Rushdie: Of course there are things beyond material needs, we all sense that. For me the answers are simply not in the religious, heavenly realm. But I don't dictate to anyone what to believe and what not to. And I don't want that to be dictated to me either.


(Salman Rushdie em entrevista à Der Spiegel.)

11 comentários :

João Moutinho disse...

Eu sou religioso mas o Salman Rushdie tem razão em algumas críticas que faz à Religião.

JV disse...

anyone could turn into a terrorist.

Anyone? É mais "Any Muslim"... Não me cheira que os Católicos ou os Budistas estivessem dispostos, a curto médio ou longo prazo, a amarrar bombas ao corpo para matarem os ckaffirs.

Ricardo Alves disse...

nas detenções deste mês houve um rapaz de origem inglesa que se tinha convertido ao Islão seis meses antes. E no 7 de Julho, um dos quatro bombistas também era um convertido recente (2 anos?).

Anónimo disse...


Olha um pouco para a História e verás que o catolicismo, se não estivesse minado pela secularização ocidental, amarraria bombas tal e qual - tal como no passado perseguiu judeus e infiéis.

JV disse...

AO Ricardo Alves;

Era muçulmanos, certo?

Ao Jordão;

O que se faria não é o que se faz: o que é que se faria na Europa se ainda houvesse paganismo? O que se faria em África se não tivesse havido colonização? O que...
Mas nada disso conta: ninguém vive com suposições do que seria, mas com constatações do que, de facto, é.

JV disse...

Eram muçulmanos, obviamente (não vá aparecer por aí o Hélder Guegués a lastimar a falta de concordância...).

Ricardo Alves disse...

o facto mais relevante nesses casos (que permanecem raros mas estão a aumentar) não será o serem muçulmanos mas o terem-se convertido ao Islão. É que parece que já temos casos de europeus que aderem ao Islão directamente para grupos próximos do terrorismo...

JV disse...

Mas o que o Ricardo Alves me diz mais não faz do que me dar razão: trata-se exculsivamente de muçulmanos que cometem actos terroristas. Não há membros de outras religiões, sejam elas quais forem, que se mostrem dispostos a fazer bombismo suicida para impor o seu credo aos restantes - só o Islão. E só o Islão independentemente da nacionalidade do muçulmano como o RA, e muito bem, referiu: quer sejam ingleses, paquistaneses, egípcios ou mongóis, os bombistas suicidas são, sempre, mas sempre muçulmanos. E o pior - mais uma vez recorrendo ás suas declarações - é que os muçulmanos conversos são cada vez radicais.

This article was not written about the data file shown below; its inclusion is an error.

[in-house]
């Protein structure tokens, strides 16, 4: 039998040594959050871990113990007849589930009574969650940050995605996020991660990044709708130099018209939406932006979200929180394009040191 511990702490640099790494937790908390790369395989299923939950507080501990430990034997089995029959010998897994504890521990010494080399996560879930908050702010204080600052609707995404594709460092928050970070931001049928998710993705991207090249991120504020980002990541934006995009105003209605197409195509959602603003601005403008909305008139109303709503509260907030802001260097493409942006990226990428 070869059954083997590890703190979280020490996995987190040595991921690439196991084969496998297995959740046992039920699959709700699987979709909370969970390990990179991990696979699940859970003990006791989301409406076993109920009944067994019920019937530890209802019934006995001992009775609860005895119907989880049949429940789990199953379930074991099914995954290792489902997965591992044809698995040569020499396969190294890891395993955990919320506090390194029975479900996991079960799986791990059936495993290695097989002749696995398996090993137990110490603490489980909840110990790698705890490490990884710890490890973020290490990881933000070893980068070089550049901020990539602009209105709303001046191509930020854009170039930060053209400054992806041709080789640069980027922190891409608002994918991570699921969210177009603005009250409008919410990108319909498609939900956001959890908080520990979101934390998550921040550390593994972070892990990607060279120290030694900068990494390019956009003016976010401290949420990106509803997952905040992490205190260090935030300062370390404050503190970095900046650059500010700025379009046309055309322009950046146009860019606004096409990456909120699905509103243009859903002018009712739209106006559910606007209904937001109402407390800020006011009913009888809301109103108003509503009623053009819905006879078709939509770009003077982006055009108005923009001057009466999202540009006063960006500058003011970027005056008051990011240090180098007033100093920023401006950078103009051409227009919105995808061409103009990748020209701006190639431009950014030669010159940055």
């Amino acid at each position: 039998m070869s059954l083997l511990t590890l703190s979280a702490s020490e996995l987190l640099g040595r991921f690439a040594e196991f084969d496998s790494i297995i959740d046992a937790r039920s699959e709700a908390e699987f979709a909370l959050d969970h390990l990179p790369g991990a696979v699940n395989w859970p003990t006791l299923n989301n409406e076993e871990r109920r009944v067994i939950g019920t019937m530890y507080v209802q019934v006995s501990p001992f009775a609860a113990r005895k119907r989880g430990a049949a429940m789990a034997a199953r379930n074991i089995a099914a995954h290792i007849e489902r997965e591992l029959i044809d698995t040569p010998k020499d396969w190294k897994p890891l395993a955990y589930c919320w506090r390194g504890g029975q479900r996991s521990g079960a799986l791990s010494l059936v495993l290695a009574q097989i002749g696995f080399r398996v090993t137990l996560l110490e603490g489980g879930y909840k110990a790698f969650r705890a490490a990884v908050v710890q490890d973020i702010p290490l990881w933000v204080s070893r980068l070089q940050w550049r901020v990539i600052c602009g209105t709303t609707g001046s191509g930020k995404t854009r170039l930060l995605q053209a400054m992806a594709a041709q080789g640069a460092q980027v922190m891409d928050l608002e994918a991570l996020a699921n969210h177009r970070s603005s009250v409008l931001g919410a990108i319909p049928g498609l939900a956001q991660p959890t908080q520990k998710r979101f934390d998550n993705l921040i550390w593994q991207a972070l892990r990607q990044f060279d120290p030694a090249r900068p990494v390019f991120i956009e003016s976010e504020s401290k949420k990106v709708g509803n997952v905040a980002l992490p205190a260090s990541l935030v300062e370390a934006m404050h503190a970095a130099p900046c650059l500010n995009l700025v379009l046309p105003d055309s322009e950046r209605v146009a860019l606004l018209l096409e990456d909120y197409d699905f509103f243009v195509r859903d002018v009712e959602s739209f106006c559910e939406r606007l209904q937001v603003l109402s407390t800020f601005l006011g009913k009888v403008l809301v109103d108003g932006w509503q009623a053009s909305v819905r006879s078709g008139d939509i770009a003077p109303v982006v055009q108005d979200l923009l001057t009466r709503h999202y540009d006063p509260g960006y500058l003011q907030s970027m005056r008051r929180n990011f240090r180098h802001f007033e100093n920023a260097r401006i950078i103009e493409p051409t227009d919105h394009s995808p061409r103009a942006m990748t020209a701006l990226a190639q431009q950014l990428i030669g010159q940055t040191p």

E estão por toda a parte.

JV disse...

o facto mais relevante nesses casos (que permanecem raros mas estão a aumentar) não será o serem muçulmanos mas o terem-se convertido ao Islão

Se se converteram ao Islão, são muçulmanos: em que é que isso contraria o facto de eu ter dito que Salman Rushdia não devia ter dito anyone mas sim any muslim?

Ricardo Alves disse...

1. Há grupos políticos que usam o bombismo suicida e que não são religiosos. É o caso dos Tigres Tamil no Sri Lanka (que são hindus), de alguns grupos palestinianos e libaneses onde se incluem cristãos, e do PKK (que é marxista-leninista).

2. Eu estava a sublinhar que há conversões ao Islão que parecem já ser intencionalmente dirigidas para a militância terrorista. E aí, começa a ser difícil dizer se são «conversões» religiosas ou adesões «políticas». (Se é que há diferença no caso do islamismo...)

3. Eu penso que o Rushdie estava a chamar a atenção para a diversificação das origens dos terroristas. No RU, já não são apenas jovens de origem paquistanesa de cidades insalubres do norte. São pessoas que não tiveram qualquer experiência de discriminação, como é o caso de jovens conservadores de origem inglesa...

Ricardo Alves disse...

«Umar Islam, 28, (born Brian Young), of Chairborough Road, High Wycombe

Mr Islam is believed to have converted to Islam two or three years ago.


Mrs Dhanjal said the Young family were West Indians who are understood to be Christian by belief.


Abdul Waheed (born Don Stewart-Whyte), 21, of Hepplewhite Close, High Wycombe

One of two suspects known to have converted to Islam, which he is said to have done six months ago, when he also changed his name to Abdul Waheed.

He is the son of a Tory Party agent, Doug Stewart-Whyte, who died nine years ago. The art student went to the prestigious Dr Challoner’s Grammar School in Chesham.»


Cada vez mais assustador, han?